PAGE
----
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Harrison C. Walker, M.D., Division of Neurosurgery, Department of Surgery, University of Alabama at Birmingham, Alabama 35294-1150. E-mail: firstname.lastname@example.org
Unilateral and bilateral subthalamic nucleus deep brain stimulation (STN DBS) in Parkinson's disease (PD) result in weight gain in the initial postoperative months, but little is known about the changes in weight following unilateral and staged bilateral STN DBS over longer time intervals. A case–control comparison evaluated weight changes over 2 years in 43 consecutive unilateral STN DBS patients, among whom 25 elected to undergo staged bilateral STN DBS, and 21 age-matched and disease severity matched PD controls without DBS. Regression analyses incorporating age, gender, and baseline weight in case or control were conducted to assess weight changes 2 years after the initial unilateral surgery. Unilateral STN DBS and staged bilateral STN DBS patients gained 3.9 ± 2.0 kg and 5.6 ± 2.1 kg versus their preoperative baseline weight (P < 0.001, respectively) while PD controls without DBS lost 0.8 ± 1.1 kg. Although bilateral STN DBS patients gained 1.7 kg more than unilateral STN DBS patients at 2 years, this difference was not statistically significant (P= 0.885). Although there was a trend toward greater weight gain in staged bilateral STN DBS patients versus unilateral patients, we found no evidence for an equivalent or synergistic increase in body weight following placement of the second DBS electrode.
Subthalamic nucleus deep brain stimulation (STN DBS) is an effective treatment for motor symptoms in patients with advanced Parkinson's disease (PD) who no longer respond optimally to medical therapy (Deuschl et al. 2006; Weaver et al. 2009). Although much is known about the effects of DBS on motor function, less is known about the effects of DBS on nonmotor symptoms. Stereotactic surgical treatments for advanced PD including STN and GPI (globus pallidus interna) DBS and pallidotomy have been associated with postoperative weight gain (Ondo et al. 2000; Sauleau et al. 2009). In contrast, both early and advanced PD in the absence of DBS are associated with weight loss (Chen et al. 2003; Uc et al. 2006; Bachmann and Trenkwalder, 2006). Various studies have shown that bilateral STN stimulation results in postoperative weight gain of approximately 10 kg at one year (Macia et al. 2004; Tuite et al. 2005; Novakova et al. 2007), 6 kg at an average of 16 months (Bannier et al. 2009), and 4 kg at five years postoperatively (Krack et al. 2003). Although unilateral subthalamic stimulation results in weight gain as well, comparison across studies suggest the amount of weight gain is quantitatively less (4.3 kg) at 1 year follow up compared to bilateral stimulation (Macia et al. 2004; Tuite et al. 2005; Novakova et al. 2007; Walker et al. 2009a). Little is known about changes in weight over longer time intervals or the extent of additional weight gain following staged placement of a second brain stimulator on the opposite side of the brain (Bannier et al. 2009; Walker et al. 2009a). Our clinical practice is to place a unilateral DBS electrode contralateral to the most affected hemibody, and then place another stimulator in a staged procedure on the opposite side of the brain when clinically needed. The goal of this study was to compare weight changes in PD patients who underwent both unilateral and staged bilateral STN DBS over longer time intervals (2 years) versus age-matched and disease severity matched PD controls without DBS.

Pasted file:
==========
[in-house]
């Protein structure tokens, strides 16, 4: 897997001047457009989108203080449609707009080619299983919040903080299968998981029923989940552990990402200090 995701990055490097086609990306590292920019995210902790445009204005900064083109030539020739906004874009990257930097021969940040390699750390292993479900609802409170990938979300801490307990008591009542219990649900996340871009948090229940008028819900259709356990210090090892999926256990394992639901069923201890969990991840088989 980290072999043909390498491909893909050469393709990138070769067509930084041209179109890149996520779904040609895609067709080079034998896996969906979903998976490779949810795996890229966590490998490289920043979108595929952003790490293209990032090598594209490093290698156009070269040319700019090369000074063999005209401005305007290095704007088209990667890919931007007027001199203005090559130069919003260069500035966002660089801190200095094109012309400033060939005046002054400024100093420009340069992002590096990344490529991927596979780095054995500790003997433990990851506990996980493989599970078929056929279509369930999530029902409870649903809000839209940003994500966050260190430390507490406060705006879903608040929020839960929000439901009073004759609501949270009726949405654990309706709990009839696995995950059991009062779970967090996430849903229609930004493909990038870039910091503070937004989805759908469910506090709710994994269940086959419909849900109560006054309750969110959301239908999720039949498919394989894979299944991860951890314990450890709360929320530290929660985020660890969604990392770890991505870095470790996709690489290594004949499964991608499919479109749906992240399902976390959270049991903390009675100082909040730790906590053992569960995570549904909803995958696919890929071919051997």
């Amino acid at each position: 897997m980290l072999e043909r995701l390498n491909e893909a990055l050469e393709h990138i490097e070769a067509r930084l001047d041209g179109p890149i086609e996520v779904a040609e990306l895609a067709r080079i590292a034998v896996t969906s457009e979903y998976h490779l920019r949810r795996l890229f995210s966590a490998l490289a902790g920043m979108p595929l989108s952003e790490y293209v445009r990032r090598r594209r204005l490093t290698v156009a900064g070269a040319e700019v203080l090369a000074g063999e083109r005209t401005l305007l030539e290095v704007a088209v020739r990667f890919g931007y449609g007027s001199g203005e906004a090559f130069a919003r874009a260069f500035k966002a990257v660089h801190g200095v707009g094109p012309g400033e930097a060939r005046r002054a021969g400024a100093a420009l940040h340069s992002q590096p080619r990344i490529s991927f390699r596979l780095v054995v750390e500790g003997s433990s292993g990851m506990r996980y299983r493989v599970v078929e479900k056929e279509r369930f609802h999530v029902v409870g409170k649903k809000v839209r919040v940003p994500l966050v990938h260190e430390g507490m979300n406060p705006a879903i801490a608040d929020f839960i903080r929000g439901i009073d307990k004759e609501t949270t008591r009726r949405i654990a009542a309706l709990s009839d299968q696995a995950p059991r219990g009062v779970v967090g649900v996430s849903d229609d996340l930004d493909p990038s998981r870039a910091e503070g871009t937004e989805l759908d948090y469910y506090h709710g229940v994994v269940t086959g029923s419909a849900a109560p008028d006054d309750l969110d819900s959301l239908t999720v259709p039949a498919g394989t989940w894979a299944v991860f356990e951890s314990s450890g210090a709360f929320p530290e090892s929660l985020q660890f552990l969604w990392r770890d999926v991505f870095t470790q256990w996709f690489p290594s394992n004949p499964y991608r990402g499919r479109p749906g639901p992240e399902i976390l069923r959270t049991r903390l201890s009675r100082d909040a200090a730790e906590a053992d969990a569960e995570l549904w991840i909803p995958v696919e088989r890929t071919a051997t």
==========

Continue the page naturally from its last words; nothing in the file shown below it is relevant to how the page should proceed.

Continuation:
A retrospective case–control study evaluated the change in weight over a 2-year time interval following unilateral and staged bilateral STN DBS in PD. The Institutional Review Board at the University of Alabama at Birmingham approved the study. Written consent was not obtained individually from patients because the data were acquired retrospectively and deidentified. All patients were diagnosed with idiopathic PD by a movement disorder specialist using UK Brain Bank criteria (Daniel and Lees, 1993). Data on weight were reviewed from 43 consecutive patients with moderate-to-advanced PD who underwent unilateral STN DBS contralateral to their most affected hemibody. Improvements in motor function in following unilateral STN DBS in this cohort of patients at 1 year postoperatively are described in a prior study (Walker et al. 2009b). Among these patients, 25 subsequently underwent staged bilateral STN DBS when clinically necessary within 2 years of their first electrode placement. These 25 patients who had the staged procedure on the opposite side of the brain within 2 years of their initial surgery are referred to as “staged bilateral STN” patients throughout. Patients who did not undergo the staged bilateral procedure within 2 years of their initial surgery are referred to as “unilateral STN” patients, regardless of whether they have subsequently undergone the staged bilateral procedure after the 2-year follow-up period.